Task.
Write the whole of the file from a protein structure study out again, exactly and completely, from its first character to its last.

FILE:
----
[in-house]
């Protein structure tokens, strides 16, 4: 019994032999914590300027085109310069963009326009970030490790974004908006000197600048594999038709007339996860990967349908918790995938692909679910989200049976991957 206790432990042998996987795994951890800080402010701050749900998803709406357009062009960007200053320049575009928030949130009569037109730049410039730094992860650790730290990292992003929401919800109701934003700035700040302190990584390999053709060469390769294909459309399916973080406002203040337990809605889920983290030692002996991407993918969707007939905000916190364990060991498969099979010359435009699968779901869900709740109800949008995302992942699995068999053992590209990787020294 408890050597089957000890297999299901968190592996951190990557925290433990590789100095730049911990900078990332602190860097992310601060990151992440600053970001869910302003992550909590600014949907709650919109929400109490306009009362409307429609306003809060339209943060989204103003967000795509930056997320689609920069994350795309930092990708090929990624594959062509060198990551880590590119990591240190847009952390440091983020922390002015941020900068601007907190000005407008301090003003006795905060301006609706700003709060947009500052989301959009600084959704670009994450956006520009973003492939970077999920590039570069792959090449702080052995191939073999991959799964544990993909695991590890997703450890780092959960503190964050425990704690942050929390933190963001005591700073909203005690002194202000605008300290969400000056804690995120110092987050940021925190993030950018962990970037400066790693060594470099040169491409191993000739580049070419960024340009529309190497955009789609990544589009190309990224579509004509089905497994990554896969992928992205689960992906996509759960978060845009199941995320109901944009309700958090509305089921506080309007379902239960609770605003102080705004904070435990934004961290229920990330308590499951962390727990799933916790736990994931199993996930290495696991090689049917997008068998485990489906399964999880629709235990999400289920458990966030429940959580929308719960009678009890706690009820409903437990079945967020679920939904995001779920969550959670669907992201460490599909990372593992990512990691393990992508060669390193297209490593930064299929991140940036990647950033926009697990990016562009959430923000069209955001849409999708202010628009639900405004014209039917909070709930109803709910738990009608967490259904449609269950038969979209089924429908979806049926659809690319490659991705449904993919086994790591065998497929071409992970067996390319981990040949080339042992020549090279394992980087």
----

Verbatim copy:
[in-house]
């Protein structure tokens, strides 16, 4: 019994032999914590300027085109310069963009326009970030490790974004908006000197600048594999038709007339996860990967349908918790995938692909679910989200049976991957 206790432990042998996987795994951890800080402010701050749900998803709406357009062009960007200053320049575009928030949130009569037109730049410039730094992860650790730290990292992003929401919800109701934003700035700040302190990584390999053709060469390769294909459309399916973080406002203040337990809605889920983290030692002996991407993918969707007939905000916190364990060991498969099979010359435009699968779901869900709740109800949008995302992942699995068999053992590209990787020294 408890050597089957000890297999299901968190592996951190990557925290433990590789100095730049911990900078990332602190860097992310601060990151992440600053970001869910302003992550909590600014949907709650919109929400109490306009009362409307429609306003809060339209943060989204103003967000795509930056997320689609920069994350795309930092990708090929990624594959062509060198990551880590590119990591240190847009952390440091983020922390002015941020900068601007907190000005407008301090003003006795905060301006609706700003709060947009500052989301959009600084959704670009994450956006520009973003492939970077999920590039570069792959090449702080052995191939073999991959799964544990993909695991590890997703450890780092959960503190964050425990704690942050929390933190963001005591700073909203005690002194202000605008300290969400000056804690995120110092987050940021925190993030950018962990970037400066790693060594470099040169491409191993000739580049070419960024340009529309190497955009789609990544589009190309990224579509004509089905497994990554896969992928992205689960992906996509759960978060845009199941995320109901944009309700958090509305089921506080309007379902239960609770605003102080705004904070435990934004961290229920990330308590499951962390727990799933916790736990994931199993996930290495696991090689049917997008068998485990489906399964999880629709235990999400289920458990966030429940959580929308719960009678009890706690009820409903437990079945967020679920939904995001779920969550959670669907992201460490599909990372593992990512990691393990992508060669390193297209490593930064299929991140940036990647950033926009697990990016562009959430923000069209955001849409999708202010628009639900405004014209039917909070709930109803709910738990009608967490259904449609269950038969979209089924429908979806049926659809690319490659991705449904993919086994790591065998497929071409992970067996390319981990040949080339042992020549090279394992980087």